Committed to the Custody of the Attorney General (Seth M. Ferranti, 18205-083 Box 420 B-Left , Fairton, NJ 08320)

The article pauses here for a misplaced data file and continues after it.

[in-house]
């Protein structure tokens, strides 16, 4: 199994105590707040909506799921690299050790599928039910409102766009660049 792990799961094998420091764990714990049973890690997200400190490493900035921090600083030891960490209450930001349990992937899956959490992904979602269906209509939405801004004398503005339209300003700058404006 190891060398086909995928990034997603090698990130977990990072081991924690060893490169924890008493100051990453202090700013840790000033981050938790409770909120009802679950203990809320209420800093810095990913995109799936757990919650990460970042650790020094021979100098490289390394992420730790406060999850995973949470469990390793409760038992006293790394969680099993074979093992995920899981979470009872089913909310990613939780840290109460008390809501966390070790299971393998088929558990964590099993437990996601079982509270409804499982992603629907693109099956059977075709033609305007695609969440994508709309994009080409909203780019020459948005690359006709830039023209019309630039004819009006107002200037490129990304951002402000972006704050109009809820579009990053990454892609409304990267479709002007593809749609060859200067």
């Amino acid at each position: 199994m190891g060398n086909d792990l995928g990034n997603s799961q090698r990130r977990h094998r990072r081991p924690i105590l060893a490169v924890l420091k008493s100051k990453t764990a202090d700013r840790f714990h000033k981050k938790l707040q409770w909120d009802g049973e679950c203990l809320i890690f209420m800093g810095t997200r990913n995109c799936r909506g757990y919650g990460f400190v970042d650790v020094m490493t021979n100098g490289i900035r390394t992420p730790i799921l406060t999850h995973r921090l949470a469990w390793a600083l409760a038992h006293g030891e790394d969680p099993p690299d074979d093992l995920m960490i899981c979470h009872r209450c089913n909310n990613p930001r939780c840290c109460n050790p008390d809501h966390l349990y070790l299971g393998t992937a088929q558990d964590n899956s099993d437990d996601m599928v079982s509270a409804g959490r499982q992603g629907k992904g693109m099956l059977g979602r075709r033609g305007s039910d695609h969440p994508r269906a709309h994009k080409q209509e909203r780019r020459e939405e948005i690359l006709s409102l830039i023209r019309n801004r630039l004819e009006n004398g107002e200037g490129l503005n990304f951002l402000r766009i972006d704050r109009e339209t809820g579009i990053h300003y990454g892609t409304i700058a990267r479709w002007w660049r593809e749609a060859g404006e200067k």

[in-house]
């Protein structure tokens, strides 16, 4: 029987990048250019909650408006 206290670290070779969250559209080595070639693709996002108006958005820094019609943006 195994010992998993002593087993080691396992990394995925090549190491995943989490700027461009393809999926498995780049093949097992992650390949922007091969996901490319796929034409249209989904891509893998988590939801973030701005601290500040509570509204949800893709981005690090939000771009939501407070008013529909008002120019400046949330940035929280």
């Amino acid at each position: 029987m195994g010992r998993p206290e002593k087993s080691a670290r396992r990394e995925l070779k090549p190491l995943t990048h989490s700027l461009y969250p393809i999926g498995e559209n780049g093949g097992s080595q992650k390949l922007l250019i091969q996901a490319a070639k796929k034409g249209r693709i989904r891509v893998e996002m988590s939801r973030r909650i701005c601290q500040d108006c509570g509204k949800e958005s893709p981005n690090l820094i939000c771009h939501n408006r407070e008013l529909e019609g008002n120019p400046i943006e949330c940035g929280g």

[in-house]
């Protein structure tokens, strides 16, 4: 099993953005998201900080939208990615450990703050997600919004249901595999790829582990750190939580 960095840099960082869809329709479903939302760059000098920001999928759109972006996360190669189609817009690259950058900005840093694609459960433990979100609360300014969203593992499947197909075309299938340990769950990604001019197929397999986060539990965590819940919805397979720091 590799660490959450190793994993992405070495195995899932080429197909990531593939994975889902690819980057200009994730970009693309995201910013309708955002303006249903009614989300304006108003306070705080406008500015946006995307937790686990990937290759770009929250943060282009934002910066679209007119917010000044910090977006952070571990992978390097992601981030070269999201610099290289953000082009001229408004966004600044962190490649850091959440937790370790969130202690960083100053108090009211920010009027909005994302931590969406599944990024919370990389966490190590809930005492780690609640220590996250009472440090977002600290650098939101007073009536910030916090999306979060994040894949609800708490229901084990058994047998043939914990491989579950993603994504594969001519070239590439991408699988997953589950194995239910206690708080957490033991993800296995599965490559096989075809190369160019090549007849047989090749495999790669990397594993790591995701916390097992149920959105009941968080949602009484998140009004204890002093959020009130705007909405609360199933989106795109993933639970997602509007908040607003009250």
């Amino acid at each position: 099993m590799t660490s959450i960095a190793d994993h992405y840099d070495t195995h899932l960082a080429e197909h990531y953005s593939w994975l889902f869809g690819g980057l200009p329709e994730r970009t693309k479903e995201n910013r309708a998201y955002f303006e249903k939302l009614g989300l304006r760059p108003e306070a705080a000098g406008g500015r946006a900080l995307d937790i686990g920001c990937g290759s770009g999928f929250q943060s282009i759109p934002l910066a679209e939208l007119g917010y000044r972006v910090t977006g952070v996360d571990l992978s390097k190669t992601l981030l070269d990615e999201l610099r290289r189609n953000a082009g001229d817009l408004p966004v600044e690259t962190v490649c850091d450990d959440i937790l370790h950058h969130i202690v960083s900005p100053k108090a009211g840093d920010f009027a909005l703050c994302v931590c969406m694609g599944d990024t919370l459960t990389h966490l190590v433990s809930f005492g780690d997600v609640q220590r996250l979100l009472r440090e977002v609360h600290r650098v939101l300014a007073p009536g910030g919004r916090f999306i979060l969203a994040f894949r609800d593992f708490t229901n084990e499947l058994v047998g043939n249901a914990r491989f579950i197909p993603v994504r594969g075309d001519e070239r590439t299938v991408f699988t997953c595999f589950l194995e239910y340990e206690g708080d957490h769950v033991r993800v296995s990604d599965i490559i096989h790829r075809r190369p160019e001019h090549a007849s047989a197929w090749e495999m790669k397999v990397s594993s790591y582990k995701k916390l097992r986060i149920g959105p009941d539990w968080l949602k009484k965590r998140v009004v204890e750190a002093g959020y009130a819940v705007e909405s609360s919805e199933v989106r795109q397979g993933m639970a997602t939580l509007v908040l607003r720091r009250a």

This is probably the second zine that Iâ€™ve ever had the chance to review by a prisoner, and this one is much different in tone and style than the other one I reviewed. Completely deconstructing the inane laws of the judicial society in poetry, in pieces of art, and other prose, Seth really weaves a strong argument for the hopelessness of a prison society, of even American society, in each word. A master of all mediums, Seth intersperses the text with what I can only assume are pieces of art by another prisoner (Danab), intricately made pieces that look almost like a stamp or woodcut instead of something done presumably by hand. In a zine that strikes at the root of problems, the most Spartan, the most true comment is not Sethâ€™s but rather a quote on the opening page by Paul Klee : â€œArt does not reproduce what can be seen, it makes things visibleâ€. Making the problems that he and countless other prisoners locked up by society have faced visible is truly Sethâ€™s job, with each word, each phrase giving yet another good reason. The only question I have is with the continual reference to â€œUNICORâ€ or â€œUnited Nations Incorporatedâ€. I must not be cynical enough, but I still see the UN as a body that was created to do good, and has at least some of its objectivity left even with considerable US influence. Iâ€™d like to personally see a more detailed view of what UNICOR is, why UNICOR provides a threat, but I donâ€™t know â€“ Seth really gets a lot done in a very small space, and it might just be a pipe dream to assume that he would have adequate space to discuss everything he wanted.